This is a reworked version of my painting #O56 which I posted a while back. The source photo is shown below. The painting was standing around in the studio looking dark and sad and I was contemplating painting over it, when I thought I might as well try and improve it. Not yet sure I succeeded, so it remains a work in progress.
When I started my blog, I was loosely following the “painting a day” movement – trying to get back into a habit of painting on a regular basis, not getting caught up in an existential crises about the “one big thing” I am working on.
In the last week I have been re-shuffling my approach, and instead of working on one small painting a day, I am trying to get into a rhythm of working patiently on several (slightly) larger paintings at the same time. I was encouraged in this direction by some useful information provided by the very talented Teri Malo, who answered some of my questions about her paintings and work methods in this post.
I am also trying to slowly venture into the land of larger canvasses and I think this approach could help. For me it does require an adjustment. Instead of one intense creative push a few days of the week, it seems like I need a more even approach; say, one gentle hour of work (normally after “work”) on whatever is ready for the next phase.
The patterns of my (our?) life keeps repeating. We think we see how we are put together, and then something changes – the New keeps pushing into our emotions, the internal deep. I suspect the wise man is the one that remains ever receptive, learning, accepting. T.S Eliot said:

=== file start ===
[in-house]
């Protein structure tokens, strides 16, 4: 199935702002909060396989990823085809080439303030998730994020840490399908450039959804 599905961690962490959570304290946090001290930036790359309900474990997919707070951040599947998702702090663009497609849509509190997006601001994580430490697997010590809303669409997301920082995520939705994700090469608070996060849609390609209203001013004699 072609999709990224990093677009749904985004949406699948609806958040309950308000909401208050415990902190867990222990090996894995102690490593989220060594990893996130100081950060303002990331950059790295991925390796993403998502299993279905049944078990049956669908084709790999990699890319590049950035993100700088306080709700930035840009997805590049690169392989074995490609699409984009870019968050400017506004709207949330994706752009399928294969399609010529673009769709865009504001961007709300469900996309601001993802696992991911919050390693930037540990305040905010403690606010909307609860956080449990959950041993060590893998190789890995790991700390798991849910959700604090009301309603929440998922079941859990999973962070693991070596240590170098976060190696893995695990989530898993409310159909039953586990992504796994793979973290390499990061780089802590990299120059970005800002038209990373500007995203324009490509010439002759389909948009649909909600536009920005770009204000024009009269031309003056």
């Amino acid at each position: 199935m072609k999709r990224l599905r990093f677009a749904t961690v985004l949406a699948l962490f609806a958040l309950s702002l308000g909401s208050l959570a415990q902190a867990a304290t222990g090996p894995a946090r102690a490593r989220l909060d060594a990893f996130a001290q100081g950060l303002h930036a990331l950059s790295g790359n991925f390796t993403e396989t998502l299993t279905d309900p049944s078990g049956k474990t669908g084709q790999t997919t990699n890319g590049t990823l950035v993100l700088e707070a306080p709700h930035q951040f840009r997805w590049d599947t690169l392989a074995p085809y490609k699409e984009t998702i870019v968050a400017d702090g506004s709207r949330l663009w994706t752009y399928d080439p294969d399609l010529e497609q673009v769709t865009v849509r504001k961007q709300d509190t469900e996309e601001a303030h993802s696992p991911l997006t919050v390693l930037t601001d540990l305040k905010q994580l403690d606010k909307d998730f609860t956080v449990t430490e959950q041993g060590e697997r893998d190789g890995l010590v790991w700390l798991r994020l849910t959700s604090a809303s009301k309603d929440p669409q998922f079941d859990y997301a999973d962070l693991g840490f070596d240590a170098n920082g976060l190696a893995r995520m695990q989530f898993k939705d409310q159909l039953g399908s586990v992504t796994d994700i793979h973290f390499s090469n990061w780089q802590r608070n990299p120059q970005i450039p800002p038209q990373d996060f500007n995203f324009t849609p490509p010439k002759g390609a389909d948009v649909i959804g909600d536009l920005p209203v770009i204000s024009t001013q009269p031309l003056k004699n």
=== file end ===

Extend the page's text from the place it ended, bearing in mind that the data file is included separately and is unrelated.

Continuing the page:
There is, it seems to us, At best, only a limited value In the knowledge derived from experience. The knowledge imposes a pattern, and falsifies, For the pattern is new in every moment And every moment is a new and shocking Valuation of all we have been.
Nature requires awareness, dynamic alive. Don’t conclude, live as in a rocking boat at sea:
All the fruit is ripe, plunged in fire, cooked, And they have passed their test on earth, and the one law is this: That everything curls inward, like snakes, Prophetic, dreaming on The hills of heaven. And many things Have to stay on the shoulders like a load of failure. However the roads Are bad. For the chained elements, Like horses, are going off to the side, And the old Laws of the earth. And a longing For disintegration constantly comes. Many things however Have to stay on the shoulders. Steadiness is essential. Forwards, however, or backwards we will Not look. Let us learn to live swaying As in a rocking boat on the sea. Friedrich Holderlin, transl. Robert Bly, in News of the Universe: Poems of Twofold Consciousness.
Thanks for visiting my little blog. I hope you are happy and content.